Season Is Slipping Away For Redskins

Redskins tight end Chris Cooley has reason to be frustrated with quarterback Mark Brunell after Brunell overthrew him in the fourth quarter. Restless fans at FedEx Field could be heard calling for backup quarterback Jason Campbell.
Redskins tight end Chris Cooley has reason to be frustrated with quarterback Mark Brunell after Brunell overthrew him in the fourth quarter. Restless fans at FedEx Field could be heard calling for backup quarterback Jason Campbell. (By Toni L. Sandys -- The Washington Post)

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By Les Carpenter
Washington Post Staff Writer
Monday, October 16, 2006

As the last desperate pass of another lost afternoon wobbled into the hands of Tennessee Titans safety Lamont Thompson for an interception, some 88,000 people rushed for the FedEx Field exits at once. Loyalty was a casualty of the Washington Redskins' ineptitude in the second half, and as a sellout crowd made its way to the parking lots, the home team in last place in the NFC East, the sound of protest came in the form of loud and prolonged boos.

How had things gone so wrong? After marching to within two games of the Super Bowl last January, this was supposed to be the season Washington's NFL team finished the charge. With a new offensive coordinator, two new wide receivers and two defensive stars, the Redskins were supposed to walk through games like yesterday's with the Tennessee Titans.

Instead they are 2-4 after being overrun by one of the worst teams in the league, 25-22 losers to a club that until yesterday hadn't won a game this year.

"Obviously this was a huge, bitter disappointment for me," a grim Redskins coach Joe Gibbs said after the game. "It's all of us together and certainly that starts with me."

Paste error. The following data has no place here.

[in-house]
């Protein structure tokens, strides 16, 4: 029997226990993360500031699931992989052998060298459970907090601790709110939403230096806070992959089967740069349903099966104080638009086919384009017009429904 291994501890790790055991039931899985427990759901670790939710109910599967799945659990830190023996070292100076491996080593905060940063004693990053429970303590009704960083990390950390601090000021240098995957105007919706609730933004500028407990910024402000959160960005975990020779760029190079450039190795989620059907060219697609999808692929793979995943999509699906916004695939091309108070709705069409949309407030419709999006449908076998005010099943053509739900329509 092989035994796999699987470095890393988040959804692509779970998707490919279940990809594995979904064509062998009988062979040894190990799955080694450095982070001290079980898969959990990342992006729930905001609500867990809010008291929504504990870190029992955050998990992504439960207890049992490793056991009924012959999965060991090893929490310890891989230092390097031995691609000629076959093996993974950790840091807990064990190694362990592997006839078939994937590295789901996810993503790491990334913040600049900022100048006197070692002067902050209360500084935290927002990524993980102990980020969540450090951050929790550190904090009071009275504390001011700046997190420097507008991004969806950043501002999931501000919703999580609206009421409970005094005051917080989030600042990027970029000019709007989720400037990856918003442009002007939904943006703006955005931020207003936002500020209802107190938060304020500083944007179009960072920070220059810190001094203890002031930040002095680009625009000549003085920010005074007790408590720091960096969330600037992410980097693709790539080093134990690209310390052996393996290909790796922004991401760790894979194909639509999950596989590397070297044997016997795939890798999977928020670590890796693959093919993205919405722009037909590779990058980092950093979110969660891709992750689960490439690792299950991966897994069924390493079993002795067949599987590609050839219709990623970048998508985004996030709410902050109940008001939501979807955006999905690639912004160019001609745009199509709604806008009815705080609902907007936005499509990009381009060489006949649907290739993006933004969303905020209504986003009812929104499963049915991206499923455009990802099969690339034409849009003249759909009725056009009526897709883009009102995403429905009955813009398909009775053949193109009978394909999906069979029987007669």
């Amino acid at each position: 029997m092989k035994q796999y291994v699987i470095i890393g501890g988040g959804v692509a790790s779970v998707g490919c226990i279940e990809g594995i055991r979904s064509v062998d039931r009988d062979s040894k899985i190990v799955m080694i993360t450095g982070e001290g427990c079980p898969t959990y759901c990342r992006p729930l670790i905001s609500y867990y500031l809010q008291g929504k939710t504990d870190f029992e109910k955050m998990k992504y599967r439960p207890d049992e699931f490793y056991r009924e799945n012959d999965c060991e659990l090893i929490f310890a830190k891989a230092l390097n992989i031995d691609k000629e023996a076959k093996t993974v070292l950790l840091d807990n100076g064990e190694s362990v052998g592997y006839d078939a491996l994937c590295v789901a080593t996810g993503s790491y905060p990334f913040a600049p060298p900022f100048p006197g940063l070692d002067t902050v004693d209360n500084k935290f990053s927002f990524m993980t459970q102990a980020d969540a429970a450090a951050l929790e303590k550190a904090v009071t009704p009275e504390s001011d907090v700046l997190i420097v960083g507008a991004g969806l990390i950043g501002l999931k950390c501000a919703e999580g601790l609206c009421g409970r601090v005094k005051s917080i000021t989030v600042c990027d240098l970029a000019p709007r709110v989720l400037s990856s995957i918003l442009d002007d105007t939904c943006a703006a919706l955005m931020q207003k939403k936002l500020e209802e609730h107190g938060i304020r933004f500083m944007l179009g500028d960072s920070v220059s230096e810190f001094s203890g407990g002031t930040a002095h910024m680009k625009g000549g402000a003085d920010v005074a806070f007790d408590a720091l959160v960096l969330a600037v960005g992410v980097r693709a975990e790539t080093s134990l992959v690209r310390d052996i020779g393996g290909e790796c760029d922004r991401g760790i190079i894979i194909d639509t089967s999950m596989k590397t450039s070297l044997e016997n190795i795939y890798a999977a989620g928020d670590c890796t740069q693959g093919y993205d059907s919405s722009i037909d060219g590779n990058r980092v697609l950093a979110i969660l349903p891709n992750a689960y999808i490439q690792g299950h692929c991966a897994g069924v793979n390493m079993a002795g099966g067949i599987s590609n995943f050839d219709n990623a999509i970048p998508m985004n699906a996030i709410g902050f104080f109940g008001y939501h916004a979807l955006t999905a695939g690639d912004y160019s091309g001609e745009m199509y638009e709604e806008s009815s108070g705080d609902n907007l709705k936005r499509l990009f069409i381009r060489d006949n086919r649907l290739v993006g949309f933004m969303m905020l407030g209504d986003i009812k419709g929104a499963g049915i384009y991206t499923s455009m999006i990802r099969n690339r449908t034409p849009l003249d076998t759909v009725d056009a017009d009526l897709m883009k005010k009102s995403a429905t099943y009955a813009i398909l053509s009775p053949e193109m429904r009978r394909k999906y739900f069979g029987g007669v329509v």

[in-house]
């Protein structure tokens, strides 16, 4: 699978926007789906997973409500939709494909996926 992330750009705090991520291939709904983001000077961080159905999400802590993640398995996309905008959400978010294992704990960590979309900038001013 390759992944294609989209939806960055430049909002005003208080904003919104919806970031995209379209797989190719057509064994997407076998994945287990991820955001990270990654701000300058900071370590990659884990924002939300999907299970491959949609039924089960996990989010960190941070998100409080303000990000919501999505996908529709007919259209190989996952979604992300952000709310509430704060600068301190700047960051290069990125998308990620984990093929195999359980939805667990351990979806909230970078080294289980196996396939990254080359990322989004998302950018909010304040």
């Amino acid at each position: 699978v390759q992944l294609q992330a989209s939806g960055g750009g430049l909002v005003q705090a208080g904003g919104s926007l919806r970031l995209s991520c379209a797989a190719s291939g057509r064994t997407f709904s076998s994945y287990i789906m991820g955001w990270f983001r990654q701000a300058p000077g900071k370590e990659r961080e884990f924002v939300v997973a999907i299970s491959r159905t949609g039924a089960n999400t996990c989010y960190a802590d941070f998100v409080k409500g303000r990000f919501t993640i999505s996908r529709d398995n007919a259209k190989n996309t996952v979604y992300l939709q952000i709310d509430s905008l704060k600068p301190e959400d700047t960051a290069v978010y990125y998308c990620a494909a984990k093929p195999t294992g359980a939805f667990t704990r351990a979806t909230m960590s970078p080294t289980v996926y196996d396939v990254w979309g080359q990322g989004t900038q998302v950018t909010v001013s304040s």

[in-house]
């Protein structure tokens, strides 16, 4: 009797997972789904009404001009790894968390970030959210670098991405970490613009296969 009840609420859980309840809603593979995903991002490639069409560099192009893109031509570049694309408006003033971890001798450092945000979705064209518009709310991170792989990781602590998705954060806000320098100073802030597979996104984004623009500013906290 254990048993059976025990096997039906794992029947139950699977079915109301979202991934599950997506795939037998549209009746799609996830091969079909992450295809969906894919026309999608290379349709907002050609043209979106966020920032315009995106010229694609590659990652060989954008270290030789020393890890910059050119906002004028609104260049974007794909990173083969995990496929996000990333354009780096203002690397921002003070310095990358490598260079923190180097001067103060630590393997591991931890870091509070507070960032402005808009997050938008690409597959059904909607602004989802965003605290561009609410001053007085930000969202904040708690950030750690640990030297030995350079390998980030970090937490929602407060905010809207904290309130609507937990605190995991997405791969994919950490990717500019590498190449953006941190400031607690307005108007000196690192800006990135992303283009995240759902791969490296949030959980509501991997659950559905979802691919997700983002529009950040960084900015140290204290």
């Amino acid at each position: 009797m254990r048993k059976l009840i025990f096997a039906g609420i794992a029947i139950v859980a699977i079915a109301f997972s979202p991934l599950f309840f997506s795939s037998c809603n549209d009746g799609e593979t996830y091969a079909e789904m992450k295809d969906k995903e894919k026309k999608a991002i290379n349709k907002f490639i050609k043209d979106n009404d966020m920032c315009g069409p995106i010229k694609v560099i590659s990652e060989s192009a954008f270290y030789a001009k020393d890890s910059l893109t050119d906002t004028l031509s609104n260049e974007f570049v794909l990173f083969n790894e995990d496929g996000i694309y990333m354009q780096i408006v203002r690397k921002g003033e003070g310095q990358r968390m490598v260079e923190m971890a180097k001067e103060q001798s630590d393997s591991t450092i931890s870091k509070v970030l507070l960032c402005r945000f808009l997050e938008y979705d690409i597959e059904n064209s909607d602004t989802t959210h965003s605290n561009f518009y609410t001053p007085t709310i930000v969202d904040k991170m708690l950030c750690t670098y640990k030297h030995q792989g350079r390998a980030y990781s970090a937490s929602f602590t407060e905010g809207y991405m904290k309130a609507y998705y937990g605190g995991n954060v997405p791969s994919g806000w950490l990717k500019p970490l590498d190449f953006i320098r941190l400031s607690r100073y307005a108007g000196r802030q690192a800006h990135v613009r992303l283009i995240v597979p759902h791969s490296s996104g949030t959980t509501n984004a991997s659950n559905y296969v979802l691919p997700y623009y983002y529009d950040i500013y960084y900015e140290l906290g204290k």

This was a theme he would revisit several times in a 10-minute postgame news conference. In fact, he said some variation of "all of us together" three times in his opening statement alone.

But in trying to assess how a season of so much promise could fall apart, Gibbs might be right. The Redskins have not done anything particularly well this year. Yesterday, their floundering offense produced only three strong, sustained drives. Their defense -- considered a strength -- allowed a running back, Travis Henry, whose career has been in decline, to run for 178 yards. They even had a punt blocked into the end zone for a safety.

Sometimes, the worst place to find perspective on a struggling football team is in its locker room after a loss. Yesterday, the Redskins' was no exception as players grasped at reasons for a seemingly inexplicable defeat and their poor start.

"The biggest thing is we need to find guys who want to go out and whup somebody," said cornerback Shawn Springs, who played in his first game after missing the first five weeks of the regular season with groin and abdominal injuries.

When asked if this meant he thought the team was too soft, he shook his head. "Softness isn't the word," Springs said. "You have to be able to do something good, you've got to explode and go make plays."

Wide receiver Brandon Lloyd was asked by a television reporter what he thought was the most frustrating aspect of the offense.

"Losing," he snapped.

Perhaps no one took the defeat as hard as defensive end Phillip Daniels, who was the last player to undress and shower. He stalked around the room, clad in towels and wearing a scowl on his face.


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